Microsoft’s cloud computing business continued to fuel growth for the software giant in its most recent quarter ending Sept. 30, as it produced $6.4 billion in sales and helped contribute to 31 percent of the company’s total revenue.
Revenue from Microsoft’s “Intelligent Cloud” segment was up 8 percent, or $490 million, from the year-ago quarter. That segment includes Azure, as well as server products and cloud services, including SQL Server, Windows Server, Visual Studio and System Center, as well as Enterprise Services, including Premier Support Services and Microsoft Consulting Services.
Revenue from Azure alone during the quarter grew 116 percent year over year, and usage “more than doubled” year over year, Microsoft said in its earnings release. The company doesn’t provide dollar figures for Azure revenue but does quantify the service’s revenue growth in percentage terms. Azure revenue increased 113 percent year-over-year in Q4FY16, 120 percent in Q3FY16, and 140 percent in Q2FY16, Microsoft has said.
Microsoft said the annualized run rate for its cloud offerings surpassed $13 billion, which is up from the $12.1 billion it figured after last quarter’s earnings. The rate is calculated by multiplying revenue for the quarter’s last month by 12 for Office 365 Commercial, Azure, Dynamics Online, and other cloud properties. The company is still on pace to reach a $20 billion run rate in fiscal 2018.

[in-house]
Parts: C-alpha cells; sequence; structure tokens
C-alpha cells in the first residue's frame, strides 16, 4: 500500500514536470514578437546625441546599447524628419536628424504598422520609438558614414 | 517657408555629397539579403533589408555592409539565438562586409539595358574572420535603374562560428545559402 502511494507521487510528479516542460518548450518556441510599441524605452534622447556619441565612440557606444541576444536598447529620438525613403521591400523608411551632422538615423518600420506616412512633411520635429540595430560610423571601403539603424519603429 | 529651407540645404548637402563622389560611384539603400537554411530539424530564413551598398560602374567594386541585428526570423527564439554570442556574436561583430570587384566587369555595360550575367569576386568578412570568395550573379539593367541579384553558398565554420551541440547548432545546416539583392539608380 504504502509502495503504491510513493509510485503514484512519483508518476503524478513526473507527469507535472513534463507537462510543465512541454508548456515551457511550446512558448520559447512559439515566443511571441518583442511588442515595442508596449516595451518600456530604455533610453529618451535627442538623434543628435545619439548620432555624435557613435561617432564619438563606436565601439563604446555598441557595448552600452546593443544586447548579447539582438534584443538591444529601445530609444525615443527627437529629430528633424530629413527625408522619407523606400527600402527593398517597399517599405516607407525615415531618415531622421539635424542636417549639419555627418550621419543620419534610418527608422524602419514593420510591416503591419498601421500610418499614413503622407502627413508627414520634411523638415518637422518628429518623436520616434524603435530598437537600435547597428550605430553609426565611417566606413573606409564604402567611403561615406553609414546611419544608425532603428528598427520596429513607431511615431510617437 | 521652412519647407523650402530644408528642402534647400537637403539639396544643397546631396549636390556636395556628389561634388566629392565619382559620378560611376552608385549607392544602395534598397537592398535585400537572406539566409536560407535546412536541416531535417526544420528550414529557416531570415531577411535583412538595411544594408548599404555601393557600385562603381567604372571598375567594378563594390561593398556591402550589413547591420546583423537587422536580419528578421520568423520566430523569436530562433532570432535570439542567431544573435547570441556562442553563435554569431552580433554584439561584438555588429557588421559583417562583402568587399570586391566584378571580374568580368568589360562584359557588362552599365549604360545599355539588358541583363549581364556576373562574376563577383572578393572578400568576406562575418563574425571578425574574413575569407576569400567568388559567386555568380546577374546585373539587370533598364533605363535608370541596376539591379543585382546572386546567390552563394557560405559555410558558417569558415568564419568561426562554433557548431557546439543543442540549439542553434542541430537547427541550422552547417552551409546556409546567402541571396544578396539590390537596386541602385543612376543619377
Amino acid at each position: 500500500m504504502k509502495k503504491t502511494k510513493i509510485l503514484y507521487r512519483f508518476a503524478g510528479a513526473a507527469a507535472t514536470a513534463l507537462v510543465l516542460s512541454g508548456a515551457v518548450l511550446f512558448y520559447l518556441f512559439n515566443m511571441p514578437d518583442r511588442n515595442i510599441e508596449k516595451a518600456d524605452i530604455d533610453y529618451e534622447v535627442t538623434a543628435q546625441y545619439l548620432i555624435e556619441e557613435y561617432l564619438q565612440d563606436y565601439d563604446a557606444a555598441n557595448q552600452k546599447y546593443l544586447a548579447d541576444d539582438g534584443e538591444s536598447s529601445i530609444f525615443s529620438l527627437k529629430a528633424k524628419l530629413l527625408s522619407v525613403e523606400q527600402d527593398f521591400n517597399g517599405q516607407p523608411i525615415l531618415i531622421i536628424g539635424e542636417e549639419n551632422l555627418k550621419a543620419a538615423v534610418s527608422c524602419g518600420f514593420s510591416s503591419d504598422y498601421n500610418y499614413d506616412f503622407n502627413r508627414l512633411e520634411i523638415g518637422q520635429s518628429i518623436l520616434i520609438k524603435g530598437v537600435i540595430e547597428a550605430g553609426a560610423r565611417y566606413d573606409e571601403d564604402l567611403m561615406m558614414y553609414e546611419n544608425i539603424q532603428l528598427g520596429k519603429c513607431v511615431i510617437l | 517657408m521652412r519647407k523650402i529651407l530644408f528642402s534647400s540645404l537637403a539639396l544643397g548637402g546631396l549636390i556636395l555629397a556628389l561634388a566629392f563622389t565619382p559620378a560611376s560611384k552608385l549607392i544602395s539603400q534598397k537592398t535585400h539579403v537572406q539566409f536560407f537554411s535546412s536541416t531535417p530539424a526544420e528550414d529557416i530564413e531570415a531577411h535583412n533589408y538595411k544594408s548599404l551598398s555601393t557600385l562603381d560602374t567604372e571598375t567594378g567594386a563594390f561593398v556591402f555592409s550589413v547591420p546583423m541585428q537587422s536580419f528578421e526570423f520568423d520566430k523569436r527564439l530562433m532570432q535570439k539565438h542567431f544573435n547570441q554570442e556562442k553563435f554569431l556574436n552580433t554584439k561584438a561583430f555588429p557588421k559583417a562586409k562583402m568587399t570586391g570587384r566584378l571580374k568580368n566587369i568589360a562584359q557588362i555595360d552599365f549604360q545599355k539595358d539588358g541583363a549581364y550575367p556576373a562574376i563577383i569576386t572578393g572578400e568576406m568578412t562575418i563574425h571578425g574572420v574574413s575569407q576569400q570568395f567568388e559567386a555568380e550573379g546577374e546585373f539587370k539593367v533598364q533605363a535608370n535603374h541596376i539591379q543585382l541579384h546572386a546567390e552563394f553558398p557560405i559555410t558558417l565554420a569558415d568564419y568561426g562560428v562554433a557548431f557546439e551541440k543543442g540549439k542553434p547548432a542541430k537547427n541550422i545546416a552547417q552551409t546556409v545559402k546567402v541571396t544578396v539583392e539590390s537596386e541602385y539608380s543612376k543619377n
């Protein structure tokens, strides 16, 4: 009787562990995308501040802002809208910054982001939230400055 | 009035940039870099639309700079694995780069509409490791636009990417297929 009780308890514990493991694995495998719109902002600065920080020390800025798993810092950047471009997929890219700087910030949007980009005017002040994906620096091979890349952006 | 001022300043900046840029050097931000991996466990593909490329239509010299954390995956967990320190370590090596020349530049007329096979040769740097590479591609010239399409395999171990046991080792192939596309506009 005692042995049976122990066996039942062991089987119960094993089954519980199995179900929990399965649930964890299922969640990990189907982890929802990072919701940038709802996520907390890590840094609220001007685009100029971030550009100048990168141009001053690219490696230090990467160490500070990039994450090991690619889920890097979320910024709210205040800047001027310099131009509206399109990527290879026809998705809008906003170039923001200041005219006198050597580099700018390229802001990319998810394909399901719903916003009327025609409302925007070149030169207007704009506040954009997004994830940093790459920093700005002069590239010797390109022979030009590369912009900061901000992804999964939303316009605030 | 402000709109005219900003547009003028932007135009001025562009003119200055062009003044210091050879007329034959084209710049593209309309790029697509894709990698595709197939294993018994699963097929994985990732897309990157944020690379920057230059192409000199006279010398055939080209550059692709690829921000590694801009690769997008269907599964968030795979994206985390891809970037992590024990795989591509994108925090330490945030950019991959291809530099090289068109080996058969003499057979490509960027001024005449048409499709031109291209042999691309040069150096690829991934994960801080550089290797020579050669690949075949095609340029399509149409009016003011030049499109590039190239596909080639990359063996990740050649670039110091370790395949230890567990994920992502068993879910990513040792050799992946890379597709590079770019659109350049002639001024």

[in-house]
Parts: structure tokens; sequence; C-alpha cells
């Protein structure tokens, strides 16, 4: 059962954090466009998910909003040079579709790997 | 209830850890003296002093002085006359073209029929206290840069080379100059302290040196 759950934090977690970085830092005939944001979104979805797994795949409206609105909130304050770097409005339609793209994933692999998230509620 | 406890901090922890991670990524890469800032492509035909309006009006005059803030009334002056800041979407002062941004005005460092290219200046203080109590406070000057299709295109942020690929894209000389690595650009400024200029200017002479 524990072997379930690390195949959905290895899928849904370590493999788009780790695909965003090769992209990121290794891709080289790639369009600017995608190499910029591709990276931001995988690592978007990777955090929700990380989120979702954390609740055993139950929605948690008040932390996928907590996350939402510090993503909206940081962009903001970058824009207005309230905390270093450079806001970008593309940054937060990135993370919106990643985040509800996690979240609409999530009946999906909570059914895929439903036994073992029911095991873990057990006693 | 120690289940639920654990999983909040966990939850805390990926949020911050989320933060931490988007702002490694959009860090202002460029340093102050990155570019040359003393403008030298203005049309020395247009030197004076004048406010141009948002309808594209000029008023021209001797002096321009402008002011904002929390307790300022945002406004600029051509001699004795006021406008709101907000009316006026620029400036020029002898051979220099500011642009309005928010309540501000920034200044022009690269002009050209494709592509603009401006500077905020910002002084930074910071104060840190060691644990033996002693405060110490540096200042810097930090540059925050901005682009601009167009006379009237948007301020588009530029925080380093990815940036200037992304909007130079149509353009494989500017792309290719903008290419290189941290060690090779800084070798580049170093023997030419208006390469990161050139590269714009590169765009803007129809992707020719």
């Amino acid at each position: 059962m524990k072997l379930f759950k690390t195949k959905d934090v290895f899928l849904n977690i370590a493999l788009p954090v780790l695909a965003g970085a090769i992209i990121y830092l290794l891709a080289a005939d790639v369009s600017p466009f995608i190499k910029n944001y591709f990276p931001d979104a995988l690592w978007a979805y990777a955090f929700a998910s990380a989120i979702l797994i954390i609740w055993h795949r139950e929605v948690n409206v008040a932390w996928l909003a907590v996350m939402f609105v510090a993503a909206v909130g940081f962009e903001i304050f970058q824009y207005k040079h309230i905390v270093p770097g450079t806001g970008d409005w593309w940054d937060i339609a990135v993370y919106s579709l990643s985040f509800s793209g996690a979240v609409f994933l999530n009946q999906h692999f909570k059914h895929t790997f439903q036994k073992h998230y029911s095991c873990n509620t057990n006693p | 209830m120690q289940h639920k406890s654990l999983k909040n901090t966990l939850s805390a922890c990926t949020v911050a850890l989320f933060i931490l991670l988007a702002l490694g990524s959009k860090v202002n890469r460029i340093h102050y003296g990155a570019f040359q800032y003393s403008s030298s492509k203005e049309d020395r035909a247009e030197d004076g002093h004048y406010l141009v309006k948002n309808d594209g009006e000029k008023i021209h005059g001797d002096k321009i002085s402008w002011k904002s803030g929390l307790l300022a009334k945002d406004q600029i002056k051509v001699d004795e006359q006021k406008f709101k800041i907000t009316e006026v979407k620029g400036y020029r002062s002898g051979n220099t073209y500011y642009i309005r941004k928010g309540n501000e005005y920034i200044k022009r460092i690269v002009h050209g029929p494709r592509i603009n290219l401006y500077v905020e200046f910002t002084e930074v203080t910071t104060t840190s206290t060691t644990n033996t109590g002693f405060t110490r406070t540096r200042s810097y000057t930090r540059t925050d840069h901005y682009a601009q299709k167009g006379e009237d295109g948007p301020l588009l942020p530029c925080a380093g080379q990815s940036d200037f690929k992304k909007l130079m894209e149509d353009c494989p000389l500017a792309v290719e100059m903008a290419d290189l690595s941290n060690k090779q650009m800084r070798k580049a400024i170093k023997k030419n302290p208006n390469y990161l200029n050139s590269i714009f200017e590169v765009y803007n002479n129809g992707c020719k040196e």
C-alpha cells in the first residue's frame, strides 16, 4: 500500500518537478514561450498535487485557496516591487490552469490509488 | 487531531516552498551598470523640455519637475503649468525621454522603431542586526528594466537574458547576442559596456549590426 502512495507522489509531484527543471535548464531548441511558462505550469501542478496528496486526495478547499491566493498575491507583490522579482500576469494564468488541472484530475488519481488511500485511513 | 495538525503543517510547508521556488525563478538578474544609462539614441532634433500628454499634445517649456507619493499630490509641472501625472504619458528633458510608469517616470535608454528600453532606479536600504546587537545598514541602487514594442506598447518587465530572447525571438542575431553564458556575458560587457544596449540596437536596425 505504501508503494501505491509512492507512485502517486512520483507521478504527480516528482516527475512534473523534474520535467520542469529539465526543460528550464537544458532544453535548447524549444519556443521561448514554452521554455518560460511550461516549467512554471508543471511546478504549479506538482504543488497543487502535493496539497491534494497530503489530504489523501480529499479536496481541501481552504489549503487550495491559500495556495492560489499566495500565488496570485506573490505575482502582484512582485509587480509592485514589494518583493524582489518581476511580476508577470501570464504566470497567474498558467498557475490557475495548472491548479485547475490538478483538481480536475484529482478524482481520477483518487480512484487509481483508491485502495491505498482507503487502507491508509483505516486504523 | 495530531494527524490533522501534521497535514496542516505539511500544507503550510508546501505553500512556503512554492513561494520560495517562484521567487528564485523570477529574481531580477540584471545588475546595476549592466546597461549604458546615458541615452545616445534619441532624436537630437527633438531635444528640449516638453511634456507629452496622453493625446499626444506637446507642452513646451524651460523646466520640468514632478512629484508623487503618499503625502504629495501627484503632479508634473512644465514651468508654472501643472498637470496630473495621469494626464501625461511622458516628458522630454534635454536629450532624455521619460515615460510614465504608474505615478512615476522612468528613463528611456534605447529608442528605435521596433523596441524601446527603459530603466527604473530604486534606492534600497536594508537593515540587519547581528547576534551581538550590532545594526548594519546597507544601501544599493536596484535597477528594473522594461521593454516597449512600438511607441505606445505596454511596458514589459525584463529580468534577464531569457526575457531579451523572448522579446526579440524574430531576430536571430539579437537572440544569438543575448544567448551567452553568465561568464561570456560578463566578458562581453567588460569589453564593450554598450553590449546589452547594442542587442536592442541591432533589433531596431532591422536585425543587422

Gross margin for the Intelligent Cloud segment — a metric released for the first time — increased $75 million, or 2 percent, mainly due to higher revenue but offset in part by the higher cost of revenue, Microsoft said. Gross margin is the selling price of an item, less its production or acquisition costs, expressed as a percentage. Microsoft started releasing this metric in response to what a spokesperson called “feedback directly received from investors over the course of the fiscal year.”
Microsoft’s growing cloud business helped it beat expectations for its FY17 Q1 earnings report, as the company posted adjusted earnings per share of 76 cents and $22.3 billion in revenue. Shares rose 5 percent in after-hours trading and reached all-time highs.
On the company’s earnings call with analysts and reporters, CEO Satya Nadella said that more than 60 percent of Fortune 500 companies have at least three of Microsoft’s cloud offerings, up 20 percent year-over-year.
“They choose Microsoft for three reasons,” he said. “They want a trusted, global, hyperscale cloud provider to meet their enterprise needs; hybrid support architected for hyper-scale service and cloud service; and they want high-level services to help them build their own digital capabilities, inclusive of DevOps productivity, new IoT and enterprise app development, advanced analytics, and machine learning and AI capability.”
By virtually all measures, Azure is the second-largest public cloud service, behind Amazon Web Services. AWS garnered $2.88 billion in revenue in its most recent quarter, up 58 percent year over year. Google, another competitor, does not financial information about Google Cloud Platform.
Microsoft has spent heavily building out the data centers essential to the widespread geographical presence that’s expected from a cloud leader. Its capital expenditures were $8.3 billion in FY2016, up 40 percent over the prior year, and that investment appears to be paying off. The Intelligent Cloud segment has been its largest earner, generating 31 percent of total revenue in FY2016, up from 25 percent in FY2015.